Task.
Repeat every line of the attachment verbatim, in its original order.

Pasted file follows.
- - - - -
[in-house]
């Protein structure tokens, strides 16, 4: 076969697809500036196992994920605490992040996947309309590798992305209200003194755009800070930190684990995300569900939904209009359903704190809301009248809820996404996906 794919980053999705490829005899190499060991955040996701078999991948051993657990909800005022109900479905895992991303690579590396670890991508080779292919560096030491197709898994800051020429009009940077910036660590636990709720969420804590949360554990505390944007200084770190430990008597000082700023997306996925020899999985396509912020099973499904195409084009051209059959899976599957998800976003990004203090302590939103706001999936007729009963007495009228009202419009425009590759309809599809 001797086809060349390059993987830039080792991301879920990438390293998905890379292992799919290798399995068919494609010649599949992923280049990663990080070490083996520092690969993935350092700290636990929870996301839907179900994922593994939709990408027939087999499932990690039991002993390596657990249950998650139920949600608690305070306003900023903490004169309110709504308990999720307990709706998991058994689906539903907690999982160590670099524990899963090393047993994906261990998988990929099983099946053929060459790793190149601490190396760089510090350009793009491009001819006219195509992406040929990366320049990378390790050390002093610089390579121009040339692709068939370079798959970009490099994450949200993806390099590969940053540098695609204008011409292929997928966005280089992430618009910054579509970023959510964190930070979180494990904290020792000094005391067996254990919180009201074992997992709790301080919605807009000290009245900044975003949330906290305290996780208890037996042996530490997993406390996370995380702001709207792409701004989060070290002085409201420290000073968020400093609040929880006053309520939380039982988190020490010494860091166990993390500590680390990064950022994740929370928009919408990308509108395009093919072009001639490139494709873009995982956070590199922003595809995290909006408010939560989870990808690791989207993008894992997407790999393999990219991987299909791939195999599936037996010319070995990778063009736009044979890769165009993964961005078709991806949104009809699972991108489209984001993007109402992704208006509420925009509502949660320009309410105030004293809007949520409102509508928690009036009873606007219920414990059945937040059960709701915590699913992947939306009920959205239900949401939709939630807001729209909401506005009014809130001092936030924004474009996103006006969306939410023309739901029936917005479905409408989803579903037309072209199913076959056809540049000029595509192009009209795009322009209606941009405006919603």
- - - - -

[in-house]
């Protein structure tokens, strides 16, 4: 076969697809500036196992994920605490992040996947309309590798992305209200003194755009800070930190684990995300569900939904209009359903704190809301009248809820996404996906 794919980053999705490829005899190499060991955040996701078999991948051993657990909800005022109900479905895992991303690579590396670890991508080779292919560096030491197709898994800051020429009009940077910036660590636990709720969420804590949360554990505390944007200084770190430990008597000082700023997306996925020899999985396509912020099973499904195409084009051209059959899976599957998800976003990004203090302590939103706001999936007729009963007495009228009202419009425009590759309809599809 001797086809060349390059993987830039080792991301879920990438390293998905890379292992799919290798399995068919494609010649599949992923280049990663990080070490083996520092690969993935350092700290636990929870996301839907179900994922593994939709990408027939087999499932990690039991002993390596657990249950998650139920949600608690305070306003900023903490004169309110709504308990999720307990709706998991058994689906539903907690999982160590670099524990899963090393047993994906261990998988990929099983099946053929060459790793190149601490190396760089510090350009793009491009001819006219195509992406040929990366320049990378390790050390002093610089390579121009040339692709068939370079798959970009490099994450949200993806390099590969940053540098695609204008011409292929997928966005280089992430618009910054579509970023959510964190930070979180494990904290020792000094005391067996254990919180009201074992997992709790301080919605807009000290009245900044975003949330906290305290996780208890037996042996530490997993406390996370995380702001709207792409701004989060070290002085409201420290000073968020400093609040929880006053309520939380039982988190020490010494860091166990993390500590680390990064950022994740929370928009919408990308509108395009093919072009001639490139494709873009995982956070590199922003595809995290909006408010939560989870990808690791989207993008894992997407790999393999990219991987299909791939195999599936037996010319070995990778063009736009044979890769165009993964961005078709991806949104009809699972991108489209984001993007109402992704208006509420925009509502949660320009309410105030004293809007949520409102509508928690009036009873606007219920414990059945937040059960709701915590699913992947939306009920959205239900949401939709939630807001729209909401506005009014809130001092936030924004474009996103006006969306939410023309739901029936917005479905409408989803579903037309072209199913076959056809540049000029595509192009009209795009322009209606941009405006919603």